Hunting Captain Ahab: Psychological Warfare and the Melville Revival

By Clare L. Spark | Go to book overview

Acknowledgments

n interdisciplinary project of this scope and detail would have been inconceiv- Aable without the cooperation and guidance of numerous scholars, archivists, and referees, both before and after the completion of my dissertation in 1993, only a few of whom can be cited here.

First, I thank Harrison Hayford and Merton M. Sealts, Jr., who spoke candidly about their lives and work, helpfully criticized my own developing arguments, and allowed me to publish their correspondence with other Melville scholars. Similarly, the executors Mrs. Caroline Murray and Elena Pinto Simon have allowed the reader to encounter firsthand the complex minds of Henry A. Murray and Jay Leyda. Other Melville scholars have also contributed to my effort in reconstructive history; they are Sanford Marovitz, Hershel Parker, Edwin S. Shneidman, Milton Stern, G. Thomas Tanselle, Douglas Robillard, and Kris Lackey.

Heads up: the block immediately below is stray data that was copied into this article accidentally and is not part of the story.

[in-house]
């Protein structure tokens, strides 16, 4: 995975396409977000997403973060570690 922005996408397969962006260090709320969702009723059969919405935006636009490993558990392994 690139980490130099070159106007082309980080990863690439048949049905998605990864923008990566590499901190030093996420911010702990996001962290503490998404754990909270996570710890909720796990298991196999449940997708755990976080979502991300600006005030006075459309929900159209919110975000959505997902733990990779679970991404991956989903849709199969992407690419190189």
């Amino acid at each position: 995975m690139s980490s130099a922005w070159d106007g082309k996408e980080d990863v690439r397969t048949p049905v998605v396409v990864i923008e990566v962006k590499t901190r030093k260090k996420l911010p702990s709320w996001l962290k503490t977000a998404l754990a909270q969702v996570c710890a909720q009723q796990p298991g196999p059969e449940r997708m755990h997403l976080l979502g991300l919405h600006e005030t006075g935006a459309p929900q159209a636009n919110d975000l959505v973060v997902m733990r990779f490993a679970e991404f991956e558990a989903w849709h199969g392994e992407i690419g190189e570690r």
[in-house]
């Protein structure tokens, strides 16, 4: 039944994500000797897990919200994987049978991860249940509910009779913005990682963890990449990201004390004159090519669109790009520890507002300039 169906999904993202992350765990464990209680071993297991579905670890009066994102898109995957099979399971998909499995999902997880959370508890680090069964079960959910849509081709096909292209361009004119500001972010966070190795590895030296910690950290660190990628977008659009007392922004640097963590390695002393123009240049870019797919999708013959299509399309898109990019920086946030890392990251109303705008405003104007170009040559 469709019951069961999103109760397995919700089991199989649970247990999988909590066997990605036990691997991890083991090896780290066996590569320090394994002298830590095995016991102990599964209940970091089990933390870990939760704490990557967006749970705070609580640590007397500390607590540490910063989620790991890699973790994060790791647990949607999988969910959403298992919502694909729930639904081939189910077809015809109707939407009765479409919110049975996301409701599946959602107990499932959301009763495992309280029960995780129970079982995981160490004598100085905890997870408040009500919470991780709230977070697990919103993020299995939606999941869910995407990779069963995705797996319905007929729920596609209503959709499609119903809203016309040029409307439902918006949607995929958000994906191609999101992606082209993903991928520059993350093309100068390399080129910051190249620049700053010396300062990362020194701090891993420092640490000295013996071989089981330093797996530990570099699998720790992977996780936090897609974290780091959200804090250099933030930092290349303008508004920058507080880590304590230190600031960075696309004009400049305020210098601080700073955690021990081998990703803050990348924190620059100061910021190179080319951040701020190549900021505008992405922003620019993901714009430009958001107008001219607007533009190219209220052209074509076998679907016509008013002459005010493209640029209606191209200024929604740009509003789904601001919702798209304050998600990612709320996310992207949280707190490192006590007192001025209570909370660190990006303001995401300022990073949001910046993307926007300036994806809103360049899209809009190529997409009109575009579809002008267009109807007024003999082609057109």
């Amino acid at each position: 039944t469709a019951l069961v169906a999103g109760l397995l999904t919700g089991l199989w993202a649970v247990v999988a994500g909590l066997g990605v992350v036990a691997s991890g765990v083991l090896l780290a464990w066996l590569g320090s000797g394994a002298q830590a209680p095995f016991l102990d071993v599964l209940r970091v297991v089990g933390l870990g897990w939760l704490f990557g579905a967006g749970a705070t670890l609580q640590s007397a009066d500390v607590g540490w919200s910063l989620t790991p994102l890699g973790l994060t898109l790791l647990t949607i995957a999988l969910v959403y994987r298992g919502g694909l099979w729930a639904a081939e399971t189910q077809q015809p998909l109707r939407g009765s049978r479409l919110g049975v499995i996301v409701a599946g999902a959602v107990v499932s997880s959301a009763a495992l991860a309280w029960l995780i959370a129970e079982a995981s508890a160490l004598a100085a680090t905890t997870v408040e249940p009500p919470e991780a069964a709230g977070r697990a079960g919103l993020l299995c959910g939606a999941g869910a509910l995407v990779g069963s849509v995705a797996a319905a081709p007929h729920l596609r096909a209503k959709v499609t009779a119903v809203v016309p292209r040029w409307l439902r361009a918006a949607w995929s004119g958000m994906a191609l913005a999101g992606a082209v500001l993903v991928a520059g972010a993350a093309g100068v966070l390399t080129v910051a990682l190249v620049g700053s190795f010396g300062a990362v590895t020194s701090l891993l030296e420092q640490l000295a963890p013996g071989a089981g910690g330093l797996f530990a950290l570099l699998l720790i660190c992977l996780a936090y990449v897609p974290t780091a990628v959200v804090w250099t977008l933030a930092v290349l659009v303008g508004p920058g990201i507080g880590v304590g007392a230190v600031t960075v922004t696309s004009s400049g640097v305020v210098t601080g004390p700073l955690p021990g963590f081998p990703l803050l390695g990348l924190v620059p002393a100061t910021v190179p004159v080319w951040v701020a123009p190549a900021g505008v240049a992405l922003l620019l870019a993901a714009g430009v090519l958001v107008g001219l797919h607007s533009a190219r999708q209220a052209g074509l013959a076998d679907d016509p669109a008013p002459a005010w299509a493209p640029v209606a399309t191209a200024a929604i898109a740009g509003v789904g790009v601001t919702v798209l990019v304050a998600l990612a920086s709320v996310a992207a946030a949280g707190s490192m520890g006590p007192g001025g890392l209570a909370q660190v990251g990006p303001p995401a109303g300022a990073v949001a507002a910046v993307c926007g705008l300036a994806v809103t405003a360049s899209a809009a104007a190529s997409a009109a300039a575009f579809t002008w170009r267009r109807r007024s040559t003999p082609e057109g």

Second, I was fortunate in having the critical intellectual and moral support of a distinguished reading committee: Alexander Saxton, Robert Brenner, Carolyn Porter, Albert Boime, Saul Friedländer, and Katherine King. Other scholars have read nearly every draft of this constantly evolving book over the last eleven years, directing my forays into the history of social psychology and the institutional politics of academe. They are Roy Porter and Robert Nashak, who have moreover revived for me the zest, clarity, and literary qualities of the eighteenth-century English essay, which I have done my best to emulate. I might not have focused so much attention on the history of antisemitism, especially as the image of the corrosively analytic Jewish scientist has been deployed against the rationalism and libertarianism of the radical bourgeoisie, were it not for the prodding of Leo Steinberg and Albert Boime.

-ix-

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